New knife regulations are great for the government managers, and great for established knife dealers. We're winning! Oh wait, what about the schmuck on the street? Ah well, we can't all win.
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Old September 20, 2011, 08:44 PM   #7
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Why don't they just license criminals?
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Old September 20, 2011, 08:56 PM   #8
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Makes sense. In the UK, they banned guns. Something had to be done.

Then they saw an epidemic of knife crime, so they banned many types of knives. Something had to be done.

Then folks started assaulting each other with pint beer glasses, and something had to be done. They considered mandating plastic glasses.

When folks start beating each other with tire irons, rolling pins, and lawn gnomes, something will have to be done.

That, or they could try looking at the root causes of violence, such as unemployment and alcoholism, and...oh, who am I kidding. It's easier to just ban stuff. For the wee drunken children and all...
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Old September 20, 2011, 09:52 PM   #9
Glenn E. Meyer
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There are knife restrictions in Southern states, BTW. Don't know about store licensing but certainly on types and carry regs.

TX has state and local regs. Oregon has better automatic knife laws than TX, IIRC.

You would have to license every supermarket and department store that sells kitchen ware. BTW, the UK has pushed for new designs that don't allow you to stab someone.
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Old September 20, 2011, 10:04 PM   #10
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How do you make a knife non-stab-able?
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Old September 20, 2011, 10:06 PM   #11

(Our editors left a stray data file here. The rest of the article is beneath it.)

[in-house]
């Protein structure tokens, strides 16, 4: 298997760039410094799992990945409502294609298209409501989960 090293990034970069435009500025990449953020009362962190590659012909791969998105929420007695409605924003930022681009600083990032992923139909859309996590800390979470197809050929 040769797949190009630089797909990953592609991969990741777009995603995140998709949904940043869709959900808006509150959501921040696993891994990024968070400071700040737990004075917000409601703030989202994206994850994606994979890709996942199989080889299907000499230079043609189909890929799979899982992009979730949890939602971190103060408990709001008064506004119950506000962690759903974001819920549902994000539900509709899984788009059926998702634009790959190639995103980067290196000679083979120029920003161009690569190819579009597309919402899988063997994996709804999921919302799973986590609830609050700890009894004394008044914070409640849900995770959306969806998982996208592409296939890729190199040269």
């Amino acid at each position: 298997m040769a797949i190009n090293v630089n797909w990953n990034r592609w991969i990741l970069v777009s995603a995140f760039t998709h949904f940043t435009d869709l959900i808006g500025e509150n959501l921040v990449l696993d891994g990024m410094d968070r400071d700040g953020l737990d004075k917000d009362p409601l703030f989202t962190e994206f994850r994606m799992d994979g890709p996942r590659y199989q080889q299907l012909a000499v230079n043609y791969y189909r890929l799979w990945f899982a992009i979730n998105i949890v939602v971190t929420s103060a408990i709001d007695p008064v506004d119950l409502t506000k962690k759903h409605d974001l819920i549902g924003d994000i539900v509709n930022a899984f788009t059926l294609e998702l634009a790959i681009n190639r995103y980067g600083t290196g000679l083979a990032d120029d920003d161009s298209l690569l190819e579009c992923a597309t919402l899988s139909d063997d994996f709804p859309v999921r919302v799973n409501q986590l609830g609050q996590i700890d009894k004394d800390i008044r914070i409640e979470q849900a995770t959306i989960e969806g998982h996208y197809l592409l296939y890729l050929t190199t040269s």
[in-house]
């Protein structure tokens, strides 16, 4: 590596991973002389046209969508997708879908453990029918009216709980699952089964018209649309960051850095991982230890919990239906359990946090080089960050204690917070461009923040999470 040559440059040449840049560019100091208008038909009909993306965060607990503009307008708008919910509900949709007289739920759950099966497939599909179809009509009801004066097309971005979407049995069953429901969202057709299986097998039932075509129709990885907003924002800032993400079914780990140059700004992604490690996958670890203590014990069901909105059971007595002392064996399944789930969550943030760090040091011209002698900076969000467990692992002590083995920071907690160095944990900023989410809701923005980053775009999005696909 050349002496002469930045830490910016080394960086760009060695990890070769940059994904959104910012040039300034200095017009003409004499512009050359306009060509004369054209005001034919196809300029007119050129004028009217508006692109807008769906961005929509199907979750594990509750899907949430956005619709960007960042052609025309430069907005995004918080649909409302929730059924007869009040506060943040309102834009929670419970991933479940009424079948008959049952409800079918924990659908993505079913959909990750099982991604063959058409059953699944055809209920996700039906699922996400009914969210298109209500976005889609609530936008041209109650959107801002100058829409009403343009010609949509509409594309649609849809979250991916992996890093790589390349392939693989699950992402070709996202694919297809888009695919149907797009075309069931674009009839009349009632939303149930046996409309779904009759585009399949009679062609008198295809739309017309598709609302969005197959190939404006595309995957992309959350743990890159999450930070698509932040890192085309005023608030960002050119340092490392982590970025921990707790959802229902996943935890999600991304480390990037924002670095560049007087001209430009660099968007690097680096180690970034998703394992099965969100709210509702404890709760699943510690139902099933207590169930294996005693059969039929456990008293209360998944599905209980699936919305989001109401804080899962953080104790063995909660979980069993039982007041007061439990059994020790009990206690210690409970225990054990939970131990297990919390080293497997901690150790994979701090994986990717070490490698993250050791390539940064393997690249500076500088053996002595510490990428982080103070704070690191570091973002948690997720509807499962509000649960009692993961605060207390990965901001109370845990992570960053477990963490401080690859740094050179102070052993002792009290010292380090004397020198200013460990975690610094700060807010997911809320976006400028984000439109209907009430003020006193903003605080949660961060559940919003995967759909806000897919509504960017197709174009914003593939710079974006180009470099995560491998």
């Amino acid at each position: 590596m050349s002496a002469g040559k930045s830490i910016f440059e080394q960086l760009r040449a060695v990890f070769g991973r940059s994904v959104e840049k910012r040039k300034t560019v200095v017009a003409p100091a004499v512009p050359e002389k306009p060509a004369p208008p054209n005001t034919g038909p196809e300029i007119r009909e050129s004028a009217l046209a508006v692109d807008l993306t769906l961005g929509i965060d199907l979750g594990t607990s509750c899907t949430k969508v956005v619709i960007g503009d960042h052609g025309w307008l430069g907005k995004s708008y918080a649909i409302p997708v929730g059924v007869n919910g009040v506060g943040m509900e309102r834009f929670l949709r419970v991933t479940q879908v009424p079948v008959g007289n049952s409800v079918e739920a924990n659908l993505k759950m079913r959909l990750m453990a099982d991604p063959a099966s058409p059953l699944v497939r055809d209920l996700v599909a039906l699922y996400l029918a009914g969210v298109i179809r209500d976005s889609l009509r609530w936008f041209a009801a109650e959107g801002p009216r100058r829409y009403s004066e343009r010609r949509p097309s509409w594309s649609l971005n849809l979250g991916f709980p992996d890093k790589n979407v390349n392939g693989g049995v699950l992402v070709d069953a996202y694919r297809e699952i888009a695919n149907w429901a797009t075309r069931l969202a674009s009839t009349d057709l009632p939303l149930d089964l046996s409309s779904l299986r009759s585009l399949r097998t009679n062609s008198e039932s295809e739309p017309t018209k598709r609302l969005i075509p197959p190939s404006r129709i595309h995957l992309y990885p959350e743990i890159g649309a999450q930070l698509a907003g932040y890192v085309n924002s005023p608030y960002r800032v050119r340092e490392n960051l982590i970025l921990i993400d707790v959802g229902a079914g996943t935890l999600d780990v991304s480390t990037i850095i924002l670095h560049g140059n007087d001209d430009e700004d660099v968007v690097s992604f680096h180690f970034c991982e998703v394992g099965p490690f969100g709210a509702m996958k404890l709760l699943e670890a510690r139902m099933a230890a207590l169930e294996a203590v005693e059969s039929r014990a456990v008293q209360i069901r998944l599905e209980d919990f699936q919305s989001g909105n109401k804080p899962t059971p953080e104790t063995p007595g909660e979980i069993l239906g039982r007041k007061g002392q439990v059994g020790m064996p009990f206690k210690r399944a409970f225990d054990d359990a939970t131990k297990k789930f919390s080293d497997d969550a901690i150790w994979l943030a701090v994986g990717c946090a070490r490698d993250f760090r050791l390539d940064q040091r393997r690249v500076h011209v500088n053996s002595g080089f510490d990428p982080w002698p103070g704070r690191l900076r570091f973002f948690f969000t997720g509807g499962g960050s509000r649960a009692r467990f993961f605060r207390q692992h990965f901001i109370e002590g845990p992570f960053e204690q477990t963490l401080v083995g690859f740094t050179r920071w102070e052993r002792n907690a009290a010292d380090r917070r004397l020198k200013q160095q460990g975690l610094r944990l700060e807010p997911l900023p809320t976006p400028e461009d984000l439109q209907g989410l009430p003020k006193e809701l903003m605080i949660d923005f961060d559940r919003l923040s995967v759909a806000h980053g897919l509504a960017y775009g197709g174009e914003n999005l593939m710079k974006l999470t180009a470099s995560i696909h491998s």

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This is funny as heck, reminds me of a story I read in NYC once. So some kids on a hot summer day decided to take super soakers and shoot some gang bangers. Well the bangers did not take to kindly to it and shot one of the kids to death. The communities response was to demand that the sale of super soakers be banned.
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Old September 20, 2011, 10:08 PM   #12
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Quote:
How do you make a knife non-stab-able?


Biodegradeable, too! It makes everybody happy.
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Old September 20, 2011, 11:24 PM   #13
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Here a picture....

A quick google found some images of non-stab knife for sale in England....





Wouldn't stop anyone from cutting your throat however...

simeon
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Old September 20, 2011, 11:44 PM   #14
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Just grind off the tip.

Next grinding wheels will be outlawed.
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Old September 21, 2011, 12:37 AM   #15
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Quote:
Next grinding wheels will be outlawed.
See? Now folks are getting the logic. If I have a grinding wheel and a few knives in my kitchen, I can be charged with constructive possession.